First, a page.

It's funny where the rabbit hole takes you sometimes. I never expected to end up 150 feet underwater but, like bugs bunny, you never know where you're head is going to pop out of. After reading about the Vatican Secret Archives, I thought about another archive that was legendary:
THE LIBRARY OF ALEXANDRIA
I'm not going to get too heavy into the history as I simply don't have the time here, but feel free to check out the Wikipedia article for the mainstream telling.
What I'm going to add is that I think it's incredibly convenient that if history got completely distorted (and in some cases completely made up) in the middle ages, that they can point to this place and say "We'd love to prove that the past actually happened, when and how we say.. but the library burned down!". Sure, ok, fine, but let's go there and dig, maybe we'll find some old lost books? Well, look at that! It's 150 feet under water!
Raising AlexandriaBut how had the city sunk? Working with Goddio, geologist Jean-Daniel Stanley of the Smithsonian Institution’s National Museum of Natural History examined dozens of drilled cores of sediment from the harbor depths. He determined that the edge of the ancient city had slid into the sea over the course of centuries because of a deadly combination of earthquakes, a tsunami and slow subsidence.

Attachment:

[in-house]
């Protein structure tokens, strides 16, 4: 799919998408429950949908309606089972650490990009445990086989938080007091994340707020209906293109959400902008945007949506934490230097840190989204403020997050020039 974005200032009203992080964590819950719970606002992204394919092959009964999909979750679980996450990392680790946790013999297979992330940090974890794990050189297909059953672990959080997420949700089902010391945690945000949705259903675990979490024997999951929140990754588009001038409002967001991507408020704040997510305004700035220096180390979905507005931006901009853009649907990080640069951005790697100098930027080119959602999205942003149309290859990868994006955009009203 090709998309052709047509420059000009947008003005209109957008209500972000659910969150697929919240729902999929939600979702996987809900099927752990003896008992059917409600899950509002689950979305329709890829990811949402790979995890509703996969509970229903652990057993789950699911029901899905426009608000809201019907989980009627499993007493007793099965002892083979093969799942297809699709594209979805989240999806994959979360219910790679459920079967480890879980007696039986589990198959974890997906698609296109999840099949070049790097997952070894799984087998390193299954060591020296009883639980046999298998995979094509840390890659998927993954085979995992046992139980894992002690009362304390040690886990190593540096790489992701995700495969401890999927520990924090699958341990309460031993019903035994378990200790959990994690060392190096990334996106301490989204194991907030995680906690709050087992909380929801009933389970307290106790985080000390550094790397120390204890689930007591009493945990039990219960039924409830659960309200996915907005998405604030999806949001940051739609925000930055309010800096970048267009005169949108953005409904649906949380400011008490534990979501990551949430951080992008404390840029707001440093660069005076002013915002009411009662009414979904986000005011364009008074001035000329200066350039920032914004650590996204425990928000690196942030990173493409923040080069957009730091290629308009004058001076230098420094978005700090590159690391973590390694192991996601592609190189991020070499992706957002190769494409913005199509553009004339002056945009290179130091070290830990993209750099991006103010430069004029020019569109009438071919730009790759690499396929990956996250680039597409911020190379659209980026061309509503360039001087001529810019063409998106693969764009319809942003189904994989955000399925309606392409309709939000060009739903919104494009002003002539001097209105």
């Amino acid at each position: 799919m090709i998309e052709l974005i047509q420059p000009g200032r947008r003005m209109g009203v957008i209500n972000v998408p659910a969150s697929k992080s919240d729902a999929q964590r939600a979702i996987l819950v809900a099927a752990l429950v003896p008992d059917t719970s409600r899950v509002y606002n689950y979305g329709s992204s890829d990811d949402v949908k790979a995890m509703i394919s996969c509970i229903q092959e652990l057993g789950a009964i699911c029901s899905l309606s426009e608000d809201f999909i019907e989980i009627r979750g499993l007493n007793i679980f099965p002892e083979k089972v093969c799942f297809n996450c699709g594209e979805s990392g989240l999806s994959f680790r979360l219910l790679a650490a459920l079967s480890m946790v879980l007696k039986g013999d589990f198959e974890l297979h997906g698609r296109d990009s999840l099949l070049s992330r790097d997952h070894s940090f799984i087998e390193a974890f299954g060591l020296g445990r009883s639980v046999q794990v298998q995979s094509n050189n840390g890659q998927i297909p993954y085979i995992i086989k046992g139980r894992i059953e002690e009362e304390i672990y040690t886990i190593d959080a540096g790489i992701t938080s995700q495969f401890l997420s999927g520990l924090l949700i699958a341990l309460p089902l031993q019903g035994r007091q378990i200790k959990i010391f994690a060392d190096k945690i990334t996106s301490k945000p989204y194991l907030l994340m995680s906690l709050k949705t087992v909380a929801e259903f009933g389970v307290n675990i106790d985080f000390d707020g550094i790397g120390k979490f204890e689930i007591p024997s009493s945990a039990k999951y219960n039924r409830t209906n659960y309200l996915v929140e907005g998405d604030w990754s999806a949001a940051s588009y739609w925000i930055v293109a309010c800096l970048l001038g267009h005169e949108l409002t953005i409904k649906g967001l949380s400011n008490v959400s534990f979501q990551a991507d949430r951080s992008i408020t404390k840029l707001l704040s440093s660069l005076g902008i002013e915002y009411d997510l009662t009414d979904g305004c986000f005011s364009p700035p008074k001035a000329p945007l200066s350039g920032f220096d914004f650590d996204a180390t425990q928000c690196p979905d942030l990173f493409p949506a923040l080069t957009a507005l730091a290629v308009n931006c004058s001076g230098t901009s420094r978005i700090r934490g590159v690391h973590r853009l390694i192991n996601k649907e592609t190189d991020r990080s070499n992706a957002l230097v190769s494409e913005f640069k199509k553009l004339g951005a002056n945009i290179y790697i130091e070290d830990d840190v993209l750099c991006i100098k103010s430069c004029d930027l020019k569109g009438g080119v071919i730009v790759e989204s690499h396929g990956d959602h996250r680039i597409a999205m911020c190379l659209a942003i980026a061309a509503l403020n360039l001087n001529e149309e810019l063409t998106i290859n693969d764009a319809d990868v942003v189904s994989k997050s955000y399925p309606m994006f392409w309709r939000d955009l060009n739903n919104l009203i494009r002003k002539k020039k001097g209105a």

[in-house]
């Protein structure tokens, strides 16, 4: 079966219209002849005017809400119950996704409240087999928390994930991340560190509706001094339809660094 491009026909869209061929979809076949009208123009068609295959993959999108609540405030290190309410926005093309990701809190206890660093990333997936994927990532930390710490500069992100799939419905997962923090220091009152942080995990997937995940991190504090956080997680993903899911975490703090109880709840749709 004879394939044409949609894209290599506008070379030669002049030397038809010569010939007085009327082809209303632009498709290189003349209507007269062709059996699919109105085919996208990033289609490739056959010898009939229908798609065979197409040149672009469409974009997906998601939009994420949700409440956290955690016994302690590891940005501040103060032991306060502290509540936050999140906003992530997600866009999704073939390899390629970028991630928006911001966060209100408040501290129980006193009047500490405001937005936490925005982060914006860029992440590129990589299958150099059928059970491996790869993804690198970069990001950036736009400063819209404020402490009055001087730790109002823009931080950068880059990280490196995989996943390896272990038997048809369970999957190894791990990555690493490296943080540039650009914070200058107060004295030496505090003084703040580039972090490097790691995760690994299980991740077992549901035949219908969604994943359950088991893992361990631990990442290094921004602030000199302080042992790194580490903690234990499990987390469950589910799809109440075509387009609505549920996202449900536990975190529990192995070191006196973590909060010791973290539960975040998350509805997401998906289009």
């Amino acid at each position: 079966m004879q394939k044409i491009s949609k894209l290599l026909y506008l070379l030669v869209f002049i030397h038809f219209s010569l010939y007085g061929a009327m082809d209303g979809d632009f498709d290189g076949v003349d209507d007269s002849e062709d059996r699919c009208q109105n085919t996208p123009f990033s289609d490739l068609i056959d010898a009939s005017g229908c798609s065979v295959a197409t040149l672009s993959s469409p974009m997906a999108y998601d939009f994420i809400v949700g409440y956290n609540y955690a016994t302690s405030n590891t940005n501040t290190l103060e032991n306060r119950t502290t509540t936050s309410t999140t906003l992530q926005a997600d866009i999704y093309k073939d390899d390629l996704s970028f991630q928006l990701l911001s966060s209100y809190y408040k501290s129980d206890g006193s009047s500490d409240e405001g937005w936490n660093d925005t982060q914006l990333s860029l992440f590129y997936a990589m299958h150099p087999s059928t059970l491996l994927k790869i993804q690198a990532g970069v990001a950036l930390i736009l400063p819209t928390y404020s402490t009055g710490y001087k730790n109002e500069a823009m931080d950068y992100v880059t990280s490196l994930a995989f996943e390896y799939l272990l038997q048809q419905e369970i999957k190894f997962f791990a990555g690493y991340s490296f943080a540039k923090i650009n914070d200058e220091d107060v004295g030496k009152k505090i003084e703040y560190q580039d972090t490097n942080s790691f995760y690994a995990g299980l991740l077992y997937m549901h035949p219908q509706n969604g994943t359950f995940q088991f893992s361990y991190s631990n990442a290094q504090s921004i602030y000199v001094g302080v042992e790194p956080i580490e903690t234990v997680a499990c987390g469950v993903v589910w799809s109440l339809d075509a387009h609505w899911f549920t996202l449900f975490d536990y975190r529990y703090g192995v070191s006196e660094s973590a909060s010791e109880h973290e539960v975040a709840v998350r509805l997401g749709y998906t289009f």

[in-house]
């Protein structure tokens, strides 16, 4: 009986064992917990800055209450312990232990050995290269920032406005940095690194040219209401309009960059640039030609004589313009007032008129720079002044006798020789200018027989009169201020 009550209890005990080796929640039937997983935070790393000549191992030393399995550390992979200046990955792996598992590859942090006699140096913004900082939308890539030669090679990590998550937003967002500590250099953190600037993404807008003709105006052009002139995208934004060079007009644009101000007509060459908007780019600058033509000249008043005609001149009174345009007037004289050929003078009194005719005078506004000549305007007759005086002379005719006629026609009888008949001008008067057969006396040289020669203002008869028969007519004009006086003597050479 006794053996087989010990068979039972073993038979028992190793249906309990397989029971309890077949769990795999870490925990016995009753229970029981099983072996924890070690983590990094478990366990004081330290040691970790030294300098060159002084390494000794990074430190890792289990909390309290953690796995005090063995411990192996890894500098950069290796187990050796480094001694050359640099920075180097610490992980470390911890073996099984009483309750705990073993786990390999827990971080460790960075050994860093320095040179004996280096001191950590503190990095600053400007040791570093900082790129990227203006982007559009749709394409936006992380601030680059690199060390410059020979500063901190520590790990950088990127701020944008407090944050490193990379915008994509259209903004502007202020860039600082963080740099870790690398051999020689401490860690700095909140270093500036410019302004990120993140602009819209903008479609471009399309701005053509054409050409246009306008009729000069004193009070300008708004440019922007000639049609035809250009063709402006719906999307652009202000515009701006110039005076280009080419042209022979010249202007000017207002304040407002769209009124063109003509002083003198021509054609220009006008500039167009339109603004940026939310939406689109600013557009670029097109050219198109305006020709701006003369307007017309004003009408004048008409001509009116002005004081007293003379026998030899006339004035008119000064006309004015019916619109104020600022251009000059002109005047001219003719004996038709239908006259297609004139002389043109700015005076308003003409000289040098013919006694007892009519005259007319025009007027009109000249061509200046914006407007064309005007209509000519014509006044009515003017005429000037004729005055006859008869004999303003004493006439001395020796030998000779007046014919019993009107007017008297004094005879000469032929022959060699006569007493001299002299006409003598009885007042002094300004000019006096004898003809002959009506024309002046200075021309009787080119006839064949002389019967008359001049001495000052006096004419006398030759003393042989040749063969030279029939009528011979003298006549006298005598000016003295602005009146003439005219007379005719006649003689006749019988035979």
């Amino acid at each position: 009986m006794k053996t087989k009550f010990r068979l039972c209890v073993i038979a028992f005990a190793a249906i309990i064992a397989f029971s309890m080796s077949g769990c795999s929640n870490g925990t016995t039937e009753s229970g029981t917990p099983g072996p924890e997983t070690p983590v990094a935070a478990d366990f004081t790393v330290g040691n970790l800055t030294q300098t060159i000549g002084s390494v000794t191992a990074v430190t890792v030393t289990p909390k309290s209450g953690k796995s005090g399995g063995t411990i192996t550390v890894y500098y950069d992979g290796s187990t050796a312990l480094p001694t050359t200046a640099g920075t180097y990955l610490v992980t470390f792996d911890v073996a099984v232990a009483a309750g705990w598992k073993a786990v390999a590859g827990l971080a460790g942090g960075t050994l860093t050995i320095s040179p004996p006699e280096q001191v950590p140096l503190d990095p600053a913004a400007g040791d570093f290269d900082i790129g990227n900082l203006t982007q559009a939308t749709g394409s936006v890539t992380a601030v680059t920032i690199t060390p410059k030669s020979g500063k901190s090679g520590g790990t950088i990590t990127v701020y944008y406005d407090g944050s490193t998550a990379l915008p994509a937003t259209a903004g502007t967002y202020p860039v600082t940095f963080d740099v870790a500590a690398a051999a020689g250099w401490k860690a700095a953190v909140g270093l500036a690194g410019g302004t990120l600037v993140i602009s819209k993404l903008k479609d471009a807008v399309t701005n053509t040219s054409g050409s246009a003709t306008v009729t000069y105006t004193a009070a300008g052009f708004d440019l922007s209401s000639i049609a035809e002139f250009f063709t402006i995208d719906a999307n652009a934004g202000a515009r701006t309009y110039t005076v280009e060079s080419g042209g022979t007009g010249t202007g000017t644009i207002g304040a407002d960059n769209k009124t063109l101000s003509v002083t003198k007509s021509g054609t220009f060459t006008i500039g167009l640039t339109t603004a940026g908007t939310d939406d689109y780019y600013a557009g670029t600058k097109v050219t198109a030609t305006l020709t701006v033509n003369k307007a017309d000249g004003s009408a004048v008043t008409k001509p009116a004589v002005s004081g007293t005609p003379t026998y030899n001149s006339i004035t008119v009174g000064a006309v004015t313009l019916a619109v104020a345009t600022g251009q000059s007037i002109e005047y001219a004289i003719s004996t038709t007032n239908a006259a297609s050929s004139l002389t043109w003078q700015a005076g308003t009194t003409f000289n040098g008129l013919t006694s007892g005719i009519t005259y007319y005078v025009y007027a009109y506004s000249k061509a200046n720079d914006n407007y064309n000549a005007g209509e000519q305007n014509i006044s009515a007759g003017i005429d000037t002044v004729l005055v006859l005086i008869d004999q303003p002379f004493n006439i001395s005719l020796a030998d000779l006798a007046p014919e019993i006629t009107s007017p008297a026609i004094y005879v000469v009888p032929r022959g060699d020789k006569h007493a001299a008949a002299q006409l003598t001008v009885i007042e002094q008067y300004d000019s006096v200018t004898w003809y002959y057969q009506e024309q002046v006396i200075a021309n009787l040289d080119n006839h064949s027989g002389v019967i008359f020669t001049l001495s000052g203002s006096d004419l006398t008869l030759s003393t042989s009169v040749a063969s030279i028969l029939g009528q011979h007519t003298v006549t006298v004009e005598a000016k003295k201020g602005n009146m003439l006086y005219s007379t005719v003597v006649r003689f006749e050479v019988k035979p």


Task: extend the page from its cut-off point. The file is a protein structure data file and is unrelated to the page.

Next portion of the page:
I'll add more to this post later, including how basically any source about the library comes from the middle ages. Feel free to dig with me. The wikipedia article and the smithsonian ones are good places to start, if anything pops out and sounds strange, please post your thoughts here.
I suspect that this sad event never really happened and was just a convenient excuse for the dark ages that may have never happened at all. By pointing at Alexander they could justify pushing back the timeline a few hundred (or more?) years. I'm not sure if they KNEW that the city was under water in the middle ages, however. They might have just thought it ruined and destroyed.
On the one hand, it slipped into the sea. Or maybe the sea level naturally rose? Wow, what could make it rise that fast? The glaciers melting perhaps? Could these be ruins actually from a civilisation before 10,500BCE?